Witnesses asked the Senate Finance Committee to help taxpayers plan for the future by adopting a simpler, more predictable estate tax system.
Sen. Max Baucus, D-Mont., chairman of the committee, started off the hearing by emphasizing the unpredictability of the current system.
“A Chinese proverb says, ‘Planning lies with men; success lies with heaven,’” Baucus said. “That’s certainly true with the estate tax. No matter how hard people plan, what estate tax their family will pay can be largely a matter of chance. It can be pretty much up to heaven.”
Dennis Belcher, a Richmond, Va., lawyer who was chairman of the Task Force on Federal Wealth Transfer Taxes, said many clients complain about their inability to plan for the federal transfer tax burden.
Belcher, who testified on his own behalf and not on behalf of any organization, said taxpayers can plan more effectively if they know what the law will be in the future.
The confusion is especially great among owners of family owned, closely held businesses; Belcher said:
“Because of the illiquid nature of a closely held business, federal transfer taxes present a serious obstacle to a closely held business surviving the death of the business owner,” Belcher said. “The shortfall of sufficient liquid assets to pay the federal transfer taxes incurred as a result of the business owner’s death may necessitate a forced sale or liquidation of the business, thereby preventing the continuation of the business.”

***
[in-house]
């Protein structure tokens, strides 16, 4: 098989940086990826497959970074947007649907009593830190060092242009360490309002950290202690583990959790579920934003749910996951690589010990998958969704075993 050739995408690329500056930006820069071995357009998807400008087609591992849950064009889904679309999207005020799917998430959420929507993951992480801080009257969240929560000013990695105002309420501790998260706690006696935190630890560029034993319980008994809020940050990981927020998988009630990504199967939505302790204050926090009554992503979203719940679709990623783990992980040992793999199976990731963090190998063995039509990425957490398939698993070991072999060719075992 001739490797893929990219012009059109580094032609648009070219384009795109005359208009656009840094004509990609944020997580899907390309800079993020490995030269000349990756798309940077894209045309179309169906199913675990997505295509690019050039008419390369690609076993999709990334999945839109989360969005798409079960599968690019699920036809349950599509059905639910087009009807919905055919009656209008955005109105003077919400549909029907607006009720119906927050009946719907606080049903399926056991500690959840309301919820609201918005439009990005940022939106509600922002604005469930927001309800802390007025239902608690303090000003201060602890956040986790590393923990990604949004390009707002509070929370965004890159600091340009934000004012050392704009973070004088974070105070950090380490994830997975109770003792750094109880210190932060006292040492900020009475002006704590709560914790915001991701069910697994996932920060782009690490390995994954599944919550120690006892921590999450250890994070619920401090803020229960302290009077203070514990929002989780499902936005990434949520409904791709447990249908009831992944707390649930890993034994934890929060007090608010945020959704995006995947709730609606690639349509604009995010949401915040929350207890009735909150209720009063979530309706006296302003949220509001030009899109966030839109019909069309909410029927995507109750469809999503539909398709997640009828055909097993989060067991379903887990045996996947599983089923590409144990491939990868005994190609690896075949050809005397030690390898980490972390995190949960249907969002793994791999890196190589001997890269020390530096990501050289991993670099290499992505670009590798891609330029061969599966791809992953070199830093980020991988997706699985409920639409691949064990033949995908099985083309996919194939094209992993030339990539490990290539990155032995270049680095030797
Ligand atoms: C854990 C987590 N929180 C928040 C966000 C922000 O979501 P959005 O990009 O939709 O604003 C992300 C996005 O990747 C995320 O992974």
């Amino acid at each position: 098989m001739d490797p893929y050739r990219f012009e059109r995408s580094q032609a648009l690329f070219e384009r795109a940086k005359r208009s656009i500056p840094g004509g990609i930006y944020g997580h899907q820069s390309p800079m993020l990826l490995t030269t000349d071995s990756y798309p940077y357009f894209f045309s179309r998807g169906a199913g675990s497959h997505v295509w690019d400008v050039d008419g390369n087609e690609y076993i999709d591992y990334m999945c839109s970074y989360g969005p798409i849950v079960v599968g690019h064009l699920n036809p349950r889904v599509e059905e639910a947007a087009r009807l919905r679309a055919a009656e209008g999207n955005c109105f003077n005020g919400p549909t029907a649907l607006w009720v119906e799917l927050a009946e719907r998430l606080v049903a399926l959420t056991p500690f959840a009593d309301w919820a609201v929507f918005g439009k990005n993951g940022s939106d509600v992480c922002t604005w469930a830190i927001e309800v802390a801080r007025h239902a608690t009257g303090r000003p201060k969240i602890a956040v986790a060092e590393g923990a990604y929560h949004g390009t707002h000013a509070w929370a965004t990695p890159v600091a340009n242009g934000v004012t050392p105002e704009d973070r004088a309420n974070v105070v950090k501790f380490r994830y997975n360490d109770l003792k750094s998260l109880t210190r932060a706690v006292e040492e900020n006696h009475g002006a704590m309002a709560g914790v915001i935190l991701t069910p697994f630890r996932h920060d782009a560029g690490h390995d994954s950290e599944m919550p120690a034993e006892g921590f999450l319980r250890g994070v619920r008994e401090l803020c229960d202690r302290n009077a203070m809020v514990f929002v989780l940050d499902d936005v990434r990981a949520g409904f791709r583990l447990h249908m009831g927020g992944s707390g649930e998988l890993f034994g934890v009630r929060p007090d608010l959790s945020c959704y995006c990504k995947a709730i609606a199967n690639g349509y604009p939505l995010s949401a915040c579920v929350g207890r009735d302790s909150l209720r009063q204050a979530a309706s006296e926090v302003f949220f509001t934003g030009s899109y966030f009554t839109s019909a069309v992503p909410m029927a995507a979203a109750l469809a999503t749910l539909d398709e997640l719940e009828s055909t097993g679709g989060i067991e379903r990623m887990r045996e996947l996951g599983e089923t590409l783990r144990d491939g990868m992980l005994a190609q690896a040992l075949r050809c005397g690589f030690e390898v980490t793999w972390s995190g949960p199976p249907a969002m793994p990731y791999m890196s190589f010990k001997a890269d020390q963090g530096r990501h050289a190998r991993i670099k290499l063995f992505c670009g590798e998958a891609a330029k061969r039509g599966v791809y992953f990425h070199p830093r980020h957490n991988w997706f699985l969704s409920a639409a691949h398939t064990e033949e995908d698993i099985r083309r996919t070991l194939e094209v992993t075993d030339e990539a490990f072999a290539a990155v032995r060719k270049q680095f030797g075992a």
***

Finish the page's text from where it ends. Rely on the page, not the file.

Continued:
Federal law does allow for payment of estate taxes on an installment basis, but the system for doing so does not reflect the modern business world, Belcher said:
The federal installment payment system does not address new forms of doing business, such as limited liability companies, limited liability partnerships and business trusts, Belcher said.
“A closely held business owner must select carefully the type of business entity for the business enterprise to preserve the ability for the business owner’s estate to pay the estate tax in installments under the installment payment provision,” Belcher said.
Portability is another concern, said Shirley Kovar, a San Diego lawyer who spoke for the American College of Trust and Estate Counsel, Los Angeles.
The individual exemption is $2 million per individual, and “it is common to say that a married couple would have twice that exemption, but that would not be accurate,” Kovar said. “Rather, under current law, upon the death of the first spouse and the transfer of all assets to the surviving spouse, the $2 million exemption of the deceased spouse is lost. When the surviving spouse dies, her estate may contain the assets of both spouses, but the estate of the surviving spouse will only have a single $2 million exemption.”
If the individual exemption were portable, that would simplify the transfer process and also would fit with other federal tax policies, such as the joint return policy, that treat married couples as a single entity, Kovar said.